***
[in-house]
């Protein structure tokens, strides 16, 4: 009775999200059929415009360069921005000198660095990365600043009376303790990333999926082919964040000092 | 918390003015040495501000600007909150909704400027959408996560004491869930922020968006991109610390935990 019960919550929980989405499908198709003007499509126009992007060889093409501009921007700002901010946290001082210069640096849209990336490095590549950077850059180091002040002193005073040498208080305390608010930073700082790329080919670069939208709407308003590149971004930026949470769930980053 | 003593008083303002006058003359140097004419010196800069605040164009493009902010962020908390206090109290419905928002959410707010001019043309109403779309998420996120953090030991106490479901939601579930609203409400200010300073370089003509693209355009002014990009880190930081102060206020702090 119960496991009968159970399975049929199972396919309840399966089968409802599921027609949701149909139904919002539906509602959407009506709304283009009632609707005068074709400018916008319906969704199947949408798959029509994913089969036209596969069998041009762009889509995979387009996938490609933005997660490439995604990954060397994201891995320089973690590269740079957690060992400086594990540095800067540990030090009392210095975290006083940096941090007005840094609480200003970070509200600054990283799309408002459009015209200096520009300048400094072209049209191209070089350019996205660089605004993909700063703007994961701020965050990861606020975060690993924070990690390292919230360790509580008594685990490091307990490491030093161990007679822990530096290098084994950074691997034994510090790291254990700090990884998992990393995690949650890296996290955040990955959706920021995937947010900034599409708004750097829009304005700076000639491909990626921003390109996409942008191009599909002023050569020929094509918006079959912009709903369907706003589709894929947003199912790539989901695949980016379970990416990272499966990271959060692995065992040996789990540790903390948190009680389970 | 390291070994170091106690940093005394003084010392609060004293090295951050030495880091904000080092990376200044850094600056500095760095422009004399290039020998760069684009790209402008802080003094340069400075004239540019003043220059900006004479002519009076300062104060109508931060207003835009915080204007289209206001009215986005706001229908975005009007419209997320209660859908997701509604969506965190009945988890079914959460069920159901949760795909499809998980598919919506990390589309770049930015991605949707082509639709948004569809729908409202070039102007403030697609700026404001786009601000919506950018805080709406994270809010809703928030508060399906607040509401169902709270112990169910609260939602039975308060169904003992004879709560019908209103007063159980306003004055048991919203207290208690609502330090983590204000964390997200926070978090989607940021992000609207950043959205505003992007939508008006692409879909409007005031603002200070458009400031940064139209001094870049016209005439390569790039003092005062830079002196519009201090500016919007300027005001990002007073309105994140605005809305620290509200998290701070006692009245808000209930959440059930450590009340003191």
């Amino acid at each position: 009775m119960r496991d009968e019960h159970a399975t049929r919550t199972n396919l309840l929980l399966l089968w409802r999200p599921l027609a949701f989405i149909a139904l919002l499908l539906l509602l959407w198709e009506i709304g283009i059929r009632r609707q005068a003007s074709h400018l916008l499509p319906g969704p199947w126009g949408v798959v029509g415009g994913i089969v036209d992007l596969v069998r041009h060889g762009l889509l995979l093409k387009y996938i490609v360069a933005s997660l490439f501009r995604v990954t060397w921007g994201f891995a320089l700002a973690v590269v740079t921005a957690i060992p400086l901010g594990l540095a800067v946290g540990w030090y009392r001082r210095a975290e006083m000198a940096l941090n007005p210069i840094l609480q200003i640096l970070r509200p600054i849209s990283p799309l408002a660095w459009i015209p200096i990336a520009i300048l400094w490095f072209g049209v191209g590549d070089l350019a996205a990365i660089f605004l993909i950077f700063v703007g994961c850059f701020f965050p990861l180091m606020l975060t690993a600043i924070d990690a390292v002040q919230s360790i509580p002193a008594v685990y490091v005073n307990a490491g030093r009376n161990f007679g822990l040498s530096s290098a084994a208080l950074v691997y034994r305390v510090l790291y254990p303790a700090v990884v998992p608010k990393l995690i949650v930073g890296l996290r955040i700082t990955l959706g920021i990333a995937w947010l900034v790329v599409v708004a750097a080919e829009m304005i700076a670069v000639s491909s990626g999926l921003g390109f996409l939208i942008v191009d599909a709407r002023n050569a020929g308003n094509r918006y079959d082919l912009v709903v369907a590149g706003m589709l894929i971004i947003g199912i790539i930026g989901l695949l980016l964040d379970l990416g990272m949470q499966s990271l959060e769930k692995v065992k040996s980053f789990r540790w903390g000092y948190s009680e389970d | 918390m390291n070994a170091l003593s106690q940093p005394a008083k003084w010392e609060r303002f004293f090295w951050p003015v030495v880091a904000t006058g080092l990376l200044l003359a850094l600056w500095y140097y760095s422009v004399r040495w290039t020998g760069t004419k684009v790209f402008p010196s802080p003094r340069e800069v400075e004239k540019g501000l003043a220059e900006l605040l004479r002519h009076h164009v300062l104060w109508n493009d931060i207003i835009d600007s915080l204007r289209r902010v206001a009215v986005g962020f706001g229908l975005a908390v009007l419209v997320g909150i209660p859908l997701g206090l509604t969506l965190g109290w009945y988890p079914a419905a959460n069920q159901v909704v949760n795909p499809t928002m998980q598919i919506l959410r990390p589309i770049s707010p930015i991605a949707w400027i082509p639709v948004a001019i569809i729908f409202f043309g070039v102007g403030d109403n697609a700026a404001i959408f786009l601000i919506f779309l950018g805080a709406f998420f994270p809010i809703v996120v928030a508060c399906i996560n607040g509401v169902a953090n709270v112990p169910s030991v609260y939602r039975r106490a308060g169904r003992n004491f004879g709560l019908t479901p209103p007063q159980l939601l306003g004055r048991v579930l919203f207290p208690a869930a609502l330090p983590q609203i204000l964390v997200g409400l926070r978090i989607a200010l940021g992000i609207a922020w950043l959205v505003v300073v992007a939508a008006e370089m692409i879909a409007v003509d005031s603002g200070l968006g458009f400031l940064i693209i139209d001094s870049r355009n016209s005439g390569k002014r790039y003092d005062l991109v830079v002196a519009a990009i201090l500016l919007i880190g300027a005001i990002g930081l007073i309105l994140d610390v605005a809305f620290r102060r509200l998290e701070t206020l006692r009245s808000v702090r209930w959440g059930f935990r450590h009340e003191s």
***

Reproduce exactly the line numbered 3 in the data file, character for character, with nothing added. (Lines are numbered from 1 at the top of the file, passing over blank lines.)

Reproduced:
């Amino acid at each position: 009775m119960r496991d009968e019960h159970a399975t049929r919550t199972n396919l309840l929980l399966l089968w409802r999200p599921l027609a949701f989405i149909a139904l919002l499908l539906l509602l959407w198709e009506i709304g283009i059929r009632r609707q005068a003007s074709h400018l916008l499509p319906g969704p199947w126009g949408v798959v029509g415009g994913i089969v036209d992007l596969v069998r041009h060889g762009l889509l995979l093409k387009y996938i490609v360069a933005s997660l490439f501009r995604v990954t060397w921007g994201f891995a320089l700002a973690v590269v740079t921005a957690i060992p400086l901010g594990l540095a800067v946290g540990w030090y009392r001082r210095a975290e006083m000198a940096l941090n007005p210069i840094l609480q200003i640096l970070r509200p600054i849209s990283p799309l408002a660095w459009i015209p200096i990336a520009i300048l400094w490095f072209g049209v191209g590549d070089l350019a996205a990365i660089f605004l993909i950077f700063v703007g994961c850059f701020f965050p990861l180091m606020l975060t690993a600043i924070d990690a390292v002040q919230s360790i509580p002193a008594v685990y490091v005073n307990a490491g030093r009376n161990f007679g822990l040498s530096s290098a084994a208080l950074v691997y034994r305390v510090l790291y254990p303790a700090v990884v998992p608010k990393l995690i949650v930073g890296l996290r955040i700082t990955l959706g920021i990333a995937w947010l900034v790329v599409v708004a750097a080919e829009m304005i700076a670069v000639s491909s990626g999926l921003g390109f996409l939208i942008v191009d599909a709407r002023n050569a020929g308003n094509r918006y079959d082919l912009v709903v369907a590149g706003m589709l894929i971004i947003g199912i790539i930026g989901l695949l980016l964040d379970l990416g990272m949470q499966s990271l959060e769930k692995v065992k040996s980053f789990r540790w903390g000092y948190s009680e389970d | 918390m390291n070994a170091l003593s106690q940093p005394a008083k003084w010392e609060r303002f004293f090295w951050p003015v030495v880091a904000t006058g080092l990376l200044l003359a850094l600056w500095y140097y760095s422009v004399r040495w290039t020998g760069t004419k684009v790209f402008p010196s802080p003094r340069e800069v400075e004239k540019g501000l003043a220059e900006l605040l004479r002519h009076h164009v300062l104060w109508n493009d931060i207003i835009d600007s915080l204007r289209r902010v206001a009215v986005g962020f706001g229908l975005a908390v009007l419209v997320g909150i209660p859908l997701g206090l509604t969506l965190g109290w009945y988890p079914a419905a959460n069920q159901v909704v949760n795909p499809t928002m998980q598919i919506l959410r990390p589309i770049s707010p930015i991605a949707w400027i082509p639709v948004a001019i569809i729908f409202f043309g070039v102007g403030d109403n697609a700026a404001i959408f786009l601000i919506f779309l950018g805080a709406f998420f994270p809010i809703v996120v928030a508060c399906i996560n607040g509401v169902a953090n709270v112990p169910s030991v609260y939602r039975r106490a308060g169904r003992n004491f004879g709560l019908t479901p209103p007063q159980l939601l306003g004055r048991v579930l919203f207290p208690a869930a609502l330090p983590q609203i204000l964390v997200g409400l926070r978090i989607a200010l940021g992000i609207a922020w950043l959205v505003v300073v992007a939508a008006e370089m692409i879909a409007v003509d005031s603002g200070l968006g458009f400031l940064i693209i139209d001094s870049r355009n016209s005439g390569k002014r790039y003092d005062l991109v830079v002196a519009a990009i201090l500016l919007i880190g300027a005001i990002g930081l007073i309105l994140d610390v605005a809305f620290r102060r509200l998290e701070t206020l006692r009245s808000v702090r209930w959440g059930f935990r450590h009340e003191s």